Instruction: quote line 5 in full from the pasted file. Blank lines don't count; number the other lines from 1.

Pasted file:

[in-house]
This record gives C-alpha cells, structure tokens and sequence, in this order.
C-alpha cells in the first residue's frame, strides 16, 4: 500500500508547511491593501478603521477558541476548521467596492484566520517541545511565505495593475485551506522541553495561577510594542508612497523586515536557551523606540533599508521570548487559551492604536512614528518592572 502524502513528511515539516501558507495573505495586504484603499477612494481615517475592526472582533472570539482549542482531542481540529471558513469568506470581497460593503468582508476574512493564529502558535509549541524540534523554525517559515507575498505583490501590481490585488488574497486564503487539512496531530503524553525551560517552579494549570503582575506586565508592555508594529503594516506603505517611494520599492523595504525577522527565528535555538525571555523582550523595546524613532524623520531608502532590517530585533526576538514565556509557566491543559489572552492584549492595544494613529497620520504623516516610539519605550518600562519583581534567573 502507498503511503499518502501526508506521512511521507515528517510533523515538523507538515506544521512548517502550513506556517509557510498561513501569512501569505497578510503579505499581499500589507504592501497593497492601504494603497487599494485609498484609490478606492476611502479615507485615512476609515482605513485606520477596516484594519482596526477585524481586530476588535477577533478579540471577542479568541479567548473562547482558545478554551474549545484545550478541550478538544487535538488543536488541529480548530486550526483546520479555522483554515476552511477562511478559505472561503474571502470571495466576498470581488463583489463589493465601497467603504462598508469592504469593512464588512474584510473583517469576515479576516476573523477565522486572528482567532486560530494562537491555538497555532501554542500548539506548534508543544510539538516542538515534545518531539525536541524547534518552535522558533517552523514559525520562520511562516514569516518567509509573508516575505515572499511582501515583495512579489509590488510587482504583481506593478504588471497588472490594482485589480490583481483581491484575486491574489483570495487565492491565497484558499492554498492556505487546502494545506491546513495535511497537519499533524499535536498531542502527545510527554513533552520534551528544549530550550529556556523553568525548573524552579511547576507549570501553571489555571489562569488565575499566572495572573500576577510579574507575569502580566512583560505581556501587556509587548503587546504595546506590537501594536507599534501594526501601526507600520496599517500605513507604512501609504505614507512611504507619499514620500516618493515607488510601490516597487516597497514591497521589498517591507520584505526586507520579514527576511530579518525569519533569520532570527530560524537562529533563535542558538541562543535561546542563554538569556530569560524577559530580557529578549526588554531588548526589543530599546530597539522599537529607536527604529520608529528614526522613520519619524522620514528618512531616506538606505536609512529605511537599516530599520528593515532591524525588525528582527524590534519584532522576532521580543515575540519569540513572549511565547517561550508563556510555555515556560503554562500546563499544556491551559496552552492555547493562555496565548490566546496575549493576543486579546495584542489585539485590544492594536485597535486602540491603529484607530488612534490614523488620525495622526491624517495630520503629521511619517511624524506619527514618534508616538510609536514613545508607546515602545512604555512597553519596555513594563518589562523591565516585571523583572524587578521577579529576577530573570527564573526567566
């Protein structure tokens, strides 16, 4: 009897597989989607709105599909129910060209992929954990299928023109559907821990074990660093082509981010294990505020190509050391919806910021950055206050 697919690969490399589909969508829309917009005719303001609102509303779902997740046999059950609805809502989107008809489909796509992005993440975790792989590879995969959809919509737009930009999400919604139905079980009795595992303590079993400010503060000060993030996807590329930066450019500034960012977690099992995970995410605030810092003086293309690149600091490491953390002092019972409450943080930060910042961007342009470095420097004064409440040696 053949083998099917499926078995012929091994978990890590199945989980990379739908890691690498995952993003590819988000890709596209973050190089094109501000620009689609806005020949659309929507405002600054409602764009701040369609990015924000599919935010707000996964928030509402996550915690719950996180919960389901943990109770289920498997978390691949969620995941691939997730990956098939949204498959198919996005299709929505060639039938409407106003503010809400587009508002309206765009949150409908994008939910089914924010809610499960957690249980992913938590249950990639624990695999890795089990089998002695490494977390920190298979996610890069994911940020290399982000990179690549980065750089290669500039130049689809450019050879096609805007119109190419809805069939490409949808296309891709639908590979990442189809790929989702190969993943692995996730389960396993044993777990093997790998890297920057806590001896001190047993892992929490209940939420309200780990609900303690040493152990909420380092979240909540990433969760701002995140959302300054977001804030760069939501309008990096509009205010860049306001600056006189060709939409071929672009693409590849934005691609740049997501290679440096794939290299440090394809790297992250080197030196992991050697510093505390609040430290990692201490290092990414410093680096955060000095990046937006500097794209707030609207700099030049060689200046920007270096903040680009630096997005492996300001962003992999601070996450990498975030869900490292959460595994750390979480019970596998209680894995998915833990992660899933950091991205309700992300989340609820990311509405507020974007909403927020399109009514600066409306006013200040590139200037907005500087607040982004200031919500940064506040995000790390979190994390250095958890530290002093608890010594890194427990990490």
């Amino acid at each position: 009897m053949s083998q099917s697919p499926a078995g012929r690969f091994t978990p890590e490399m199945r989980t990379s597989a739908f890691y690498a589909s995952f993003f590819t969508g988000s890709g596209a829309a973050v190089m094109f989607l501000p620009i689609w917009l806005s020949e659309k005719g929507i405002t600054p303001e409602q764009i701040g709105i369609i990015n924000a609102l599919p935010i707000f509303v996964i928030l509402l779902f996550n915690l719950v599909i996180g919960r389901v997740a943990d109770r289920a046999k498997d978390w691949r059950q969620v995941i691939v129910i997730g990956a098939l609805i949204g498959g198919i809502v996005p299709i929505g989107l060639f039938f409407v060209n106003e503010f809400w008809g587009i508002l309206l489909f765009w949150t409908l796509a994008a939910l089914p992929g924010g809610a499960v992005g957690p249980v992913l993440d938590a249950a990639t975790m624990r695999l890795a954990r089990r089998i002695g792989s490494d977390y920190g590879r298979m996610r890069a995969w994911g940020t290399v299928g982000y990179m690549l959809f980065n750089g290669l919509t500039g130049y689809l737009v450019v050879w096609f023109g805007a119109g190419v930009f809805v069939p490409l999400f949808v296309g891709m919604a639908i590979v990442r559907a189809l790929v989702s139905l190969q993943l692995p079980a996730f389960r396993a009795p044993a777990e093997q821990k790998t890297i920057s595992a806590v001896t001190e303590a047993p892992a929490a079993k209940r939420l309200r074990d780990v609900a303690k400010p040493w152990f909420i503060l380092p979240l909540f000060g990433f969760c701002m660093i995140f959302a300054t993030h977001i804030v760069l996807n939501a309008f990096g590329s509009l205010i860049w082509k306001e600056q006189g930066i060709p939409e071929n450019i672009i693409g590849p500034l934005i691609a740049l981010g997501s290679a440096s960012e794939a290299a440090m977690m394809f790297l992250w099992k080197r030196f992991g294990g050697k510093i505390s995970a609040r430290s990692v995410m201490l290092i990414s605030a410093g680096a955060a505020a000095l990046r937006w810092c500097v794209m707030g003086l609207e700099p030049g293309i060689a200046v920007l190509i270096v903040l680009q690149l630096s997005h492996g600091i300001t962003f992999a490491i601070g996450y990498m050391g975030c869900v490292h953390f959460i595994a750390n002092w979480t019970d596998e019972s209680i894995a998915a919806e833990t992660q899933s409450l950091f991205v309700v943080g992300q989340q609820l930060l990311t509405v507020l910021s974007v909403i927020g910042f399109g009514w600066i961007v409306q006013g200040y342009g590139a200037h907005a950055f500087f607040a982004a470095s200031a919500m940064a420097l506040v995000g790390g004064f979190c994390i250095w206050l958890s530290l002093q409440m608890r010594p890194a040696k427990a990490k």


């Amino acid at each position: 009897m053949s083998q099917s697919p499926a078995g012929r690969f091994t978990p890590e490399m199945r989980t990379s597989a739908f890691y690498a589909s995952f993003f590819t969508g988000s890709g596209a829309a973050v190089m094109f989607l501000p620009i689609w917009l806005s020949e659309k005719g929507i405002t600054p303001e409602q764009i701040g709105i369609i990015n924000a609102l599919p935010i707000f509303v996964i928030l509402l779902f996550n915690l719950v599909i996180g919960r389901v997740a943990d109770r289920a046999k498997d978390w691949r059950q969620v995941i691939v129910i997730g990956a098939l609805i949204g498959g198919i809502v996005p299709i929505g989107l060639f039938f409407v060209n106003e503010f809400w008809g587009i508002l309206l489909f765009w949150t409908l796509a994008a939910l089914p992929g924010g809610a499960v992005g957690p249980v992913l993440d938590a249950a990639t975790m624990r695999l890795a954990r089990r089998i002695g792989s490494d977390y920190g590879r298979m996610r890069a995969w994911g940020t290399v299928g982000y990179m690549l959809f980065n750089g290669l919509t500039g130049y689809l737009v450019v050879w096609f023109g805007a119109g190419v930009f809805v069939p490409l999400f949808v296309g891709m919604a639908i590979v990442r559907a189809l790929v989702s139905l190969q993943l692995p079980a996730f389960r396993a009795p044993a777990e093997q821990k790998t890297i920057s595992a806590v001896t001190e303590a047993p892992a929490a079993k209940r939420l309200r074990d780990v609900a303690k400010p040493w152990f909420i503060l380092p979240l909540f000060g990433f969760c701002m660093i995140f959302a300054t993030h977001i804030v760069l996807n939501a309008f990096g590329s509009l205010i860049w082509k306001e600056q006189g930066i060709p939409e071929n450019i672009i693409g590849p500034l934005i691609a740049l981010g997501s290679a440096s960012e794939a290299a440090m977690m394809f790297l992250w099992k080197r030196f992991g294990g050697k510093i505390s995970a609040r430290s990692v995410m201490l290092i990414s605030a410093g680096a955060a505020a000095l990046r937006w810092c500097v794209m707030g003086l609207e700099p030049g293309i060689a200046v920007l190509i270096v903040l680009q690149l630096s997005h492996g600091i300001t962003f992999a490491i601070g996450y990498m050391g975030c869900v490292h953390f959460i595994a750390n002092w979480t019970d596998e019972s209680i894995a998915a919806e833990t992660q899933s409450l950091f991205v309700v943080g992300q989340q609820l930060l990311t509405v507020l910021s974007v909403i927020g910042f399109g009514w600066i961007v409306q006013g200040y342009g590139a200037h907005a950055f500087f607040a982004a470095s200031a919500m940064a420097l506040v995000g790390g004064f979190c994390i250095w206050l958890s530290l002093q409440m608890r010594p890194a040696k427990a990490k």